Funny, but that fact went unmentioned in both Akilah Johnson’s report last week (which was entirely uncritical) and Joan Vennochi’s follow-up column the next day (which was reasonably critical of the “museum quality” makeover).

Big deal, you say? Thirty grand is lunch money compared to the total $11.3 million tab? Just sour grapes on the part of the Herald?

Roll your own.

Last graf of Stout’s piece:

The Herald’s fifth-floor office was unaffected by the monthslong construction. (Though, if anyone over there is reading, our A/C has been making weird noises.)

 

Buck up, Matt – summer’s almost gone.


Class Notes from Boston’s Op-It Gals

October 24, 2013

Two of the best columnists in town – the Globe’s Joan Vennochi and the Herald’s Margery Eagan (yeah yeah, she’s technically not an op-ed columnist but couldn’t resist the headline) – land on the same square today in their coverage of the Boston mayoral race: The “phony class war” as Vennochi puts it, or the “‘washerwoman’ fixation” as Eagan has it.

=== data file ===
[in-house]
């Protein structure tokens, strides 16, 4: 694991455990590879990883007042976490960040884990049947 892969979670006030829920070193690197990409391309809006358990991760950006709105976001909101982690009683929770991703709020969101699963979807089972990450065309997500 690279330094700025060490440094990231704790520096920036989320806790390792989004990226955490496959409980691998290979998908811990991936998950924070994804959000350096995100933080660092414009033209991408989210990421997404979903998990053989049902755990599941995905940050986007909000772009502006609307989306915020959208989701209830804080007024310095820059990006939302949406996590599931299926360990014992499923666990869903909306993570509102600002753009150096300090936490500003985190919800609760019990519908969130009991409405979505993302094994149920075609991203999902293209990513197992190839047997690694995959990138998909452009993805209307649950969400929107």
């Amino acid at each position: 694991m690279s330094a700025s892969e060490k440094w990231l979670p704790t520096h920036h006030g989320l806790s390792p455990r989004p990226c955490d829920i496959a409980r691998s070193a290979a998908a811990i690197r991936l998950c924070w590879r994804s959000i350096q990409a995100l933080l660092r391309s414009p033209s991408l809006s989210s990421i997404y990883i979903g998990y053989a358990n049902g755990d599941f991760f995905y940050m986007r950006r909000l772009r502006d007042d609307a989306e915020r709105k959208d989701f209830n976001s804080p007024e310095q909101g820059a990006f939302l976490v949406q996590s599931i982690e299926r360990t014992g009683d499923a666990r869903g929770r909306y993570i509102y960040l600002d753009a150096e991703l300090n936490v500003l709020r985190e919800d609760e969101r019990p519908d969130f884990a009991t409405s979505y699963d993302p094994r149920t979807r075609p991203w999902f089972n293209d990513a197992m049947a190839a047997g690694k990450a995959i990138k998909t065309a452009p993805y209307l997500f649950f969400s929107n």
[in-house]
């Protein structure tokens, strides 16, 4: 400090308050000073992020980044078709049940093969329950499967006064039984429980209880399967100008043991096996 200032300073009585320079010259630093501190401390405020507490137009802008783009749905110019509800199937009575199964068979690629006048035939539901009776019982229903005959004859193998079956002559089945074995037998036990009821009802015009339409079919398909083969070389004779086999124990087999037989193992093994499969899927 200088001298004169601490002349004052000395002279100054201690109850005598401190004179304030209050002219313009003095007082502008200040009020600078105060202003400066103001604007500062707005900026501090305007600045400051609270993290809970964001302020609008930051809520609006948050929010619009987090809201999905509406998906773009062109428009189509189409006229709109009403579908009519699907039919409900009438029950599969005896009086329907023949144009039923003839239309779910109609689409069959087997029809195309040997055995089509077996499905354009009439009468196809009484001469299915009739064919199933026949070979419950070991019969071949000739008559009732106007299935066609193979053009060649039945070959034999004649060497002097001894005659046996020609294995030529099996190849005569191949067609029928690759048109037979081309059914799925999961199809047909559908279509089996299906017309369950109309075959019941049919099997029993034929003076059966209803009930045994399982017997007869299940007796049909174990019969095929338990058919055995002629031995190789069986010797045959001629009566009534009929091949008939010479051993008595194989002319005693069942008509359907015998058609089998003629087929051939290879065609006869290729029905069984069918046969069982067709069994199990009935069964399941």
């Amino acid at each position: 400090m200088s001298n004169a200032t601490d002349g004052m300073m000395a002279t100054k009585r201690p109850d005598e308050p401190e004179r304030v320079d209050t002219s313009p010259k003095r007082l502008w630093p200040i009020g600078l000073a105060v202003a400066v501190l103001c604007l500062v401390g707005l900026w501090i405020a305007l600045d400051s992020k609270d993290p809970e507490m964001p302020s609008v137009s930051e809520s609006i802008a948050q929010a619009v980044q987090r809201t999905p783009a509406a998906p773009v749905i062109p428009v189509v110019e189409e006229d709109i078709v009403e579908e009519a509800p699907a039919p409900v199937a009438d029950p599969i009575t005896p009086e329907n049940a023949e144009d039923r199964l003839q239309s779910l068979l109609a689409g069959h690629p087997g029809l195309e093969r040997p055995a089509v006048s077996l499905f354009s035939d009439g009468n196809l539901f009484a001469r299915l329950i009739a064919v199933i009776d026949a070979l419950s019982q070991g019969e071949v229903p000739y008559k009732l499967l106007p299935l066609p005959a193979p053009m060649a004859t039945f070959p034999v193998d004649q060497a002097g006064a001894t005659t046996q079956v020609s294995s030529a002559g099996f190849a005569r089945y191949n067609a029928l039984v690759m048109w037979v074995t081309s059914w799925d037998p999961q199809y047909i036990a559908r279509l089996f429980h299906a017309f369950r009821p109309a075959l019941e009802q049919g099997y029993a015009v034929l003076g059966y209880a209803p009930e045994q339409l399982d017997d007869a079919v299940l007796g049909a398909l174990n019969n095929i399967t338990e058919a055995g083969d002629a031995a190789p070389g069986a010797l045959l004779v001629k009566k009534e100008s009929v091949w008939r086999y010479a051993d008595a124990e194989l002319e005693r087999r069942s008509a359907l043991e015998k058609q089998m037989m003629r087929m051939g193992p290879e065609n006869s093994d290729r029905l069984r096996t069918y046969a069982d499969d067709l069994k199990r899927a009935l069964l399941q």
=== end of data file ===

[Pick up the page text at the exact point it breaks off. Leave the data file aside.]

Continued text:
From the former:

BOSTON DOESN’T need a phony class war, fueled by labor supporters of mayoral candidate Martin J. Walsh — not when it faces the prospect of a real one.

Forget about new Boston versus old Boston. The real issue is rich Boston versus poor Boston and whether the next mayor cares enough to do something about it.

 

From the latter:

This “washerwoman” fixation is about politicians battling over who’s had a tougher life. That’s supposed to determine which candidate would make the better mayor, senator or governor — though I’ve yet to see any proof.

 

Both pieces are worth reading. Vennochi’s conclusion:

Where the next mayor came from matters less than where he wants the city to go — and how many Bostonians get there with him.

 

Eagan:

[Y]ou can’t fight class warfare if you’re both smart, powerful men in the same class. Vote Connolly or vote Walsh. But prince vs. pauper this race is not.

 

They’re both right.